From the Publisher
Rave reviews for The Twistrose Key
A Kirkus Reviews Best Book of the Year
“This jewel of a story will capture your heart and your imagination…Readers should take their time and read with care to fully grasp and decipher the fresh mythology of the land of Sylver. It’ll leave you gasping, laughing, and maybe shedding a tear or two.” —The New York Journal of Books
“Beguiling.” —New York Times Book Review
“This debut novel will captivate readers…Fantasy that evokes the classics of yore and stands proudly among them.” —Kirkus Reviews, starred review
“This book is pure magic. I want to live in it.” —Laini Taylor, author of the Daughter of Smoke & Bone trilogy
“This debut novel has Narnian charm and troll-fire high adventure. I’ve never read anything quite like it, and I hope Tone Almhjell writes many more books for me to fall in love with.” —Erin Bow, author of Plain Kate
“Children entranced by animal tales and in love with snowy fantasy lands will delight in Lin’s magical journey and triumphant determination.” —Booklist
“Her story feels complete even as the world of Sylver contains enough unexplored territory to invite subsequent volumes.” —Publishers Weekly
The New York Times Book Review - Brad Leithauser
The essential premise of The Twistrose Keythat a beloved pet can be reincarnated, can be loved into a new existencegoes to the roots of myth and fairy tale. It's a theme always ripe for replenishment, as Margery Williams's classic, The Velveteen Rabbit, shows. It goes, in this case, to the roots of written literature as well: In distant Norway a nebulous image of a singular snowy kingdom was gradually loved into existence, emerging on our shores as the appealing, solid, handsomely illustrated Twistrose Key.
“Tonight, young Rosenquist... you will find that some games are real.” These portentous words, spoken early in Almhjell’s fantasy debut, launch 11-year-old Lin Rosenquist on a whirlwind, somewhat byzantine hero’s journey. Summoned from her Norwegian home by a mysterious key, Lin lands in Sylver, a wintry afterlife populated by anthropomorphized animals. Among the denizens—most were “once the favorite pet of a human child”—is Lin’s beloved vole, Rufus. Their joyful reunion (“Rufus!... You’re so...” “Handsome?... Eloquent? Alive?”) and affectionate partnership anchor the pair’s quest for Isvan, the missing boy who can restore magic to the land. Idiosyncratic characters—an avuncular hamster-chef; a sinister, condescending mad scientist–owl—help and hinder as Lin and Rufus decipher prophecies, battle trolls, and navigate Almhjell’s meticulously built world. A few dropped threads tangle the plot, and the main villain’s demeanor tends toward Bond-ian cliché, but by book’s end, strong parallels link Lin’s adventure to real-world loss and coming-of-age. Her story feels complete even as the world of Sylver contains enough unexplored territory to invite subsequent volumes. Ages 10–up. Author’s agent: Jane Putch, Eyebait Licensing & Management. Illustrator’s agent: Marcia Wernick, Wernick & Pratt. (Oct.)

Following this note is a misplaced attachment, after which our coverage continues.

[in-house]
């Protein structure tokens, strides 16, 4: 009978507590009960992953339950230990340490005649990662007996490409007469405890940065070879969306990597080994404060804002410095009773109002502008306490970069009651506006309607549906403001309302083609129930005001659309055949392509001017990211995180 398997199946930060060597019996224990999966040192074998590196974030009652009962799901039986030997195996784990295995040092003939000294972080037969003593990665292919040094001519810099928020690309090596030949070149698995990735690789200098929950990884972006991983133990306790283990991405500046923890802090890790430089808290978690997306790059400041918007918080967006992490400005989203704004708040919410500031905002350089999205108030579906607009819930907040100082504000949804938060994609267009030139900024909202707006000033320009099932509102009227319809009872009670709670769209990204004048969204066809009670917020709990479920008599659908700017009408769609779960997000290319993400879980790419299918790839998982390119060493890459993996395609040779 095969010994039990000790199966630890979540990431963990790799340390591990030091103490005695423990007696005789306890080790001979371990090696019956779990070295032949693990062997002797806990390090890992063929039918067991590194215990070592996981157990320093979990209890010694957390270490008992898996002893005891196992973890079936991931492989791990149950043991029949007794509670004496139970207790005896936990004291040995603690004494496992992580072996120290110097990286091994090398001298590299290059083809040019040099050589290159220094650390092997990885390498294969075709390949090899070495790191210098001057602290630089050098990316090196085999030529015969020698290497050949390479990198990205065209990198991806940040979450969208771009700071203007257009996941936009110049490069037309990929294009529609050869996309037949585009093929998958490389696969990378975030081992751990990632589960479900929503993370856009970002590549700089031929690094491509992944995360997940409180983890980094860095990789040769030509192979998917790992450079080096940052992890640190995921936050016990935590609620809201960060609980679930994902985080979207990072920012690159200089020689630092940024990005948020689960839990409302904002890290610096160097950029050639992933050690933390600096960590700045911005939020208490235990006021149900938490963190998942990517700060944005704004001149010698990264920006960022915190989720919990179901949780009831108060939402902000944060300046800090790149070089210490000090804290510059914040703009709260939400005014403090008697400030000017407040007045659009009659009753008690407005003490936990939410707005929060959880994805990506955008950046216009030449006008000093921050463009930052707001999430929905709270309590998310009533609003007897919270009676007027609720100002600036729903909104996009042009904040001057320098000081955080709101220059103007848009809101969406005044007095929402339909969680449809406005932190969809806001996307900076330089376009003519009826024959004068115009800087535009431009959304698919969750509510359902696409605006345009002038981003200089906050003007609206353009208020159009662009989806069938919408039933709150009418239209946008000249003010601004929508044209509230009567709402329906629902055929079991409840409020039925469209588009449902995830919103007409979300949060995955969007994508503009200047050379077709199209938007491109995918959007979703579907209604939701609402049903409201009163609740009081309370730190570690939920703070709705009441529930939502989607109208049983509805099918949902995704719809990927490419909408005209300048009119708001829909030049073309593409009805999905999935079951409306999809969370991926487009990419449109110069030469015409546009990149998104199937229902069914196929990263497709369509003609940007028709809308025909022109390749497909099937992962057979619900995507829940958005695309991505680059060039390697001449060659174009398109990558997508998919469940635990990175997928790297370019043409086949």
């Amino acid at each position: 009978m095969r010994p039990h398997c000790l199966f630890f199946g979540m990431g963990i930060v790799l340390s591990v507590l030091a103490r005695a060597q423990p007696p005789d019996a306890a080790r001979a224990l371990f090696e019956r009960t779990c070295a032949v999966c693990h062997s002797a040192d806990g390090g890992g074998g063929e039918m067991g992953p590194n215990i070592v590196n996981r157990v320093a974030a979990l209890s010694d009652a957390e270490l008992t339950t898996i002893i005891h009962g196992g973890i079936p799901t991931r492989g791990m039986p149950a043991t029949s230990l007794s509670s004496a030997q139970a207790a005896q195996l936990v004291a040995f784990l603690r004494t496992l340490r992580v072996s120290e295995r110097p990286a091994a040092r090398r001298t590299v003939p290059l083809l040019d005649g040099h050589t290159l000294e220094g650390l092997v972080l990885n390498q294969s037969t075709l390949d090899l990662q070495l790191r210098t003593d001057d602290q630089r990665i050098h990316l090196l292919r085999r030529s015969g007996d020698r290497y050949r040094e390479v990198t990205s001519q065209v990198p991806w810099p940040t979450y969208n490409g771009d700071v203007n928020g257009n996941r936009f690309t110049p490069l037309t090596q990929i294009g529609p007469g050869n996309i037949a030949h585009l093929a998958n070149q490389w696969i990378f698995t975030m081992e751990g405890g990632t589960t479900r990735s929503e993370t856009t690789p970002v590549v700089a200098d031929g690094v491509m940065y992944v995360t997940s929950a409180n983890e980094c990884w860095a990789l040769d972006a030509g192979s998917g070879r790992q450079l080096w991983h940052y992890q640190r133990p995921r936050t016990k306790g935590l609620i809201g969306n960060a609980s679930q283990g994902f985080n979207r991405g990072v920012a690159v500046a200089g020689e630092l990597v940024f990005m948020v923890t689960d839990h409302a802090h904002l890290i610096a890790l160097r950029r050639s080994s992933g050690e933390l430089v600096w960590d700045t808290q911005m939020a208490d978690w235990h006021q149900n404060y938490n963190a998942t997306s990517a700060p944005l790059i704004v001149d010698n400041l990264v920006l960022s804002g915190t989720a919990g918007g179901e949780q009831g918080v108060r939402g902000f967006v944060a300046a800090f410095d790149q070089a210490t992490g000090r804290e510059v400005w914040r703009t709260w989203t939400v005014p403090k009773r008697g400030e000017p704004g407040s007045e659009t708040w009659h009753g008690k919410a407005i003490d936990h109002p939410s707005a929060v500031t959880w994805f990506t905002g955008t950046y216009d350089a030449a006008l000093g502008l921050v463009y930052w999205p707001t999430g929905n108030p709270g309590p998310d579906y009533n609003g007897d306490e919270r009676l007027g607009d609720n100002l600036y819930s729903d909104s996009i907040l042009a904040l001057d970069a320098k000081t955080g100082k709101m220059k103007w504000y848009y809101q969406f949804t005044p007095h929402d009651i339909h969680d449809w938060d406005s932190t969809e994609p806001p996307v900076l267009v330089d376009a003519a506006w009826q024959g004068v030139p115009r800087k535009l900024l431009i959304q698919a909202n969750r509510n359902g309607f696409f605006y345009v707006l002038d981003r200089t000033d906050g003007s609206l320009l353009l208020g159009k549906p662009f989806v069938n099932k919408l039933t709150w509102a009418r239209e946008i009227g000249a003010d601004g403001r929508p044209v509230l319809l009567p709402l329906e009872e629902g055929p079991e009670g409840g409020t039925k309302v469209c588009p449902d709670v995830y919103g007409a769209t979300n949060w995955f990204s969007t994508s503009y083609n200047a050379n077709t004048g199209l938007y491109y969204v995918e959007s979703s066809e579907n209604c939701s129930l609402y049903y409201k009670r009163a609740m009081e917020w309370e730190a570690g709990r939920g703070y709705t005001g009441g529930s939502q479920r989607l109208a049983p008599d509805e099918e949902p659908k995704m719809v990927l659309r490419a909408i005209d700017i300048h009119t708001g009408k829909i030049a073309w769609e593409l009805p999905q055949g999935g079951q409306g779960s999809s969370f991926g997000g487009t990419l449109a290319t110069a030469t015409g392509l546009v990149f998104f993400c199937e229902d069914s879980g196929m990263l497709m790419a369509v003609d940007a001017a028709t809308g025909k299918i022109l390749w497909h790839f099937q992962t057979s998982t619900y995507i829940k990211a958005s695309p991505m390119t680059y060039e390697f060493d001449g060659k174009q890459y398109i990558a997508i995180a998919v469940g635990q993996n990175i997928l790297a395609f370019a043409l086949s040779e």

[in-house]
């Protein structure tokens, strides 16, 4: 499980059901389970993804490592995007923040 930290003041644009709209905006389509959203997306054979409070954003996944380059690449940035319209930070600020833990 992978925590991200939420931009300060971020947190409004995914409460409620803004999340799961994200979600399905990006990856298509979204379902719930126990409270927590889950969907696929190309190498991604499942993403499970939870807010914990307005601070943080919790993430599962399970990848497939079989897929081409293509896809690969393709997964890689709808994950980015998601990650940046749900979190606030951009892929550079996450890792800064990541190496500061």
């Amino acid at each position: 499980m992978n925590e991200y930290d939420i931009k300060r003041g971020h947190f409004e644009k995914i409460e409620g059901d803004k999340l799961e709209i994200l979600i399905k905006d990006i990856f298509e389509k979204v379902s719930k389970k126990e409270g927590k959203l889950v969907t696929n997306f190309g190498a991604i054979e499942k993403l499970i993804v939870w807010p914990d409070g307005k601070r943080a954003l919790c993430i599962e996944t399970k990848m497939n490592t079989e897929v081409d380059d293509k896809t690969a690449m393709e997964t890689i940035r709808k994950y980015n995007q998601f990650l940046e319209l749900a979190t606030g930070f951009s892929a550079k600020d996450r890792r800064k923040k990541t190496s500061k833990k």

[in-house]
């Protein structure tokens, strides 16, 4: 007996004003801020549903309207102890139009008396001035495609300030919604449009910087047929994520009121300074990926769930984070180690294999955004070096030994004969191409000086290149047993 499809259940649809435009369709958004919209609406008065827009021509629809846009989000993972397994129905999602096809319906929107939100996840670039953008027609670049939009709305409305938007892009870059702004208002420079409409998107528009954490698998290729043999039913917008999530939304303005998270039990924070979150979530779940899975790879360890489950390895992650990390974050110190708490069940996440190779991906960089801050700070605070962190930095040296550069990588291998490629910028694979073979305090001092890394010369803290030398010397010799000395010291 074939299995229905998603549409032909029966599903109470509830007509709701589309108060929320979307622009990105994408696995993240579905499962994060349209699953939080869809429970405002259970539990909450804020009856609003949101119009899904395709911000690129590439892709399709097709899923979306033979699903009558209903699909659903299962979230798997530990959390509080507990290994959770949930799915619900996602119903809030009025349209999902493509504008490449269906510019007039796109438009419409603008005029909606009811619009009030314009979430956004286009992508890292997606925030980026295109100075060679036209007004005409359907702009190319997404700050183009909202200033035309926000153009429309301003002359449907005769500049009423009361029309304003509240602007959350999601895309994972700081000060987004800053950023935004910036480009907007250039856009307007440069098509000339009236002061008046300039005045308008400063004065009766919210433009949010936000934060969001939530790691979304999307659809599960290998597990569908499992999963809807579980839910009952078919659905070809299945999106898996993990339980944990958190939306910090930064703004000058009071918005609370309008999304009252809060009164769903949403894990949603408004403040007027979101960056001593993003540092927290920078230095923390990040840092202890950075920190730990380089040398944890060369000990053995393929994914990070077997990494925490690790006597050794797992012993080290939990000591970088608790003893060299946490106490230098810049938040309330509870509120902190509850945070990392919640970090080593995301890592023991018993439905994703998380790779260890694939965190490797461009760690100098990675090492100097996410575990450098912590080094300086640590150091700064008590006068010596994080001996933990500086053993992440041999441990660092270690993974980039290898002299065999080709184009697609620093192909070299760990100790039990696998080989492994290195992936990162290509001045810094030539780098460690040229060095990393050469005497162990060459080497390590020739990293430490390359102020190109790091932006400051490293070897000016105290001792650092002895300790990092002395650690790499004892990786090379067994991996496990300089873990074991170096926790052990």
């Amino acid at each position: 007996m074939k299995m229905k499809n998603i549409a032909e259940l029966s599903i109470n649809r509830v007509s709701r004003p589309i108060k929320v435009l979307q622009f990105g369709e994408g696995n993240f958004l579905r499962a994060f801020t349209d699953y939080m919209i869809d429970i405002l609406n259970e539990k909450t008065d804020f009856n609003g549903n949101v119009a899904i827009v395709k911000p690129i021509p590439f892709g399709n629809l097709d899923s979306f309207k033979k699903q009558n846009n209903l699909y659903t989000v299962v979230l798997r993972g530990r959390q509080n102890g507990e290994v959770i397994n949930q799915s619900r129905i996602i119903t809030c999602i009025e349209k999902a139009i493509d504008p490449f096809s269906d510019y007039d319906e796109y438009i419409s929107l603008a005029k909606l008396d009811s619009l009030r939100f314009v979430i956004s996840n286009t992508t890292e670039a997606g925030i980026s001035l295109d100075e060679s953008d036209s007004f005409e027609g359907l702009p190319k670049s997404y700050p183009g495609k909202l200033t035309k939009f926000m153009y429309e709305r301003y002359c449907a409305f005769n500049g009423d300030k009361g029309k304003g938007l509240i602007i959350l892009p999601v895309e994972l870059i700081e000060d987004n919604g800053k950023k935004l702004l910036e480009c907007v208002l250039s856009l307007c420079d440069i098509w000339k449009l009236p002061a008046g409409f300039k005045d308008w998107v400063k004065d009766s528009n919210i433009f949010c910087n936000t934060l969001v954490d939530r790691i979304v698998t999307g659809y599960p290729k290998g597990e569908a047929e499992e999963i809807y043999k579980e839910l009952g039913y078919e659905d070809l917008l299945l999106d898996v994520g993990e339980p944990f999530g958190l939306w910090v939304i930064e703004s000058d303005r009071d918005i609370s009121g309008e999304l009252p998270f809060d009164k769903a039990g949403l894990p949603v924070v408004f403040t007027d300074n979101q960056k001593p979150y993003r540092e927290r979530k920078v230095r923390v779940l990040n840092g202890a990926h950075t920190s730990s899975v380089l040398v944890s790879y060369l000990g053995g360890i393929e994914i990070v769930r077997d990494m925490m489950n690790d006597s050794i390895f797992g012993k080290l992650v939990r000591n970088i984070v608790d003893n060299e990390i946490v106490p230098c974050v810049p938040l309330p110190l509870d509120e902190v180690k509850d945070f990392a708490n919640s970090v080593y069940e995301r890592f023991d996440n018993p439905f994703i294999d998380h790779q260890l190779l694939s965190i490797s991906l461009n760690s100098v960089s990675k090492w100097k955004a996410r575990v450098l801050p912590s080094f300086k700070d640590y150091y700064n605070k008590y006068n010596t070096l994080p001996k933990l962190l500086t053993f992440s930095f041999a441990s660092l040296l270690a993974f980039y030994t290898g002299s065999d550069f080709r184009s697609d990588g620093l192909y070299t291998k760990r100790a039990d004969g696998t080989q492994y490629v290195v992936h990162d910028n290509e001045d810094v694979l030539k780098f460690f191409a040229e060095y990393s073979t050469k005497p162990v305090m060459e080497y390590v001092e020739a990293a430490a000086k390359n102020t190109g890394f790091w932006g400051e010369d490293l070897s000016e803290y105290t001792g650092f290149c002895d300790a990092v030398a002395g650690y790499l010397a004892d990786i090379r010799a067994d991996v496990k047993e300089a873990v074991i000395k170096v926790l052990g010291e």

Skillfully blending facets of classic high fantasy, this debut novel will captivate readers with its rich plot and detailed worldbuilding. Sylveros is populated by the formerly beloved pets of Earth children. After an animal's death on Earth, it passes over to a life of apparent harmony in the winter beauty of the Sylver Valley. While a winter setting inevitably invites Narnia comparisons, this layered plot holds its own. The peace in Sylver has been disturbed, and chief chronicler Teodor does not know why. Nightmares are threatening the protected border. In times like these, a Twistrose--a human child--is called from Earth to give aid. Lin Rosenquist, mourning her tamed pet vole, Rufus, who died some five weeks earlier, finds herself magically transported to Sylver and is met by Rufus himself, now as big as she is. Teodor tells Lin she is the Twistrose and charges her with finding Isvan Winterfyrst, a "glacial-kin" child who has mysteriously disappeared and whose presence is imperative to continue the magic that keeps Sylver safe. Lin's only clue is an ancient, nonsensical ballad. Deeply drawn characters with heart combine with meticulous details to convincingly bring readers into the fantasy world, while a revelatory ending makes this a satisfying read that may be enjoyed even more the second time around. Fantasy that evokes the classics of yore and stands proudly among them. (Fantasy. 9-13)
Read an Excerpt
On the desk, next to the typewriter, lay the parcel. It was still heavy, and when Lin shook it, something slid around inside. She emptied it into her palm.
Out tumbled two keys, held together by a thin metal band.
One was a little old and had an orange plastic tag that said “cellar.” The other was large, as large as the length of her hand, and blackened, as if someone had tried to burn it. Its head was fashioned as a petal, and the stem was that of a rose, with three curved, sharp thorns. Across the petal, there was a name engraved: “Twistrose.”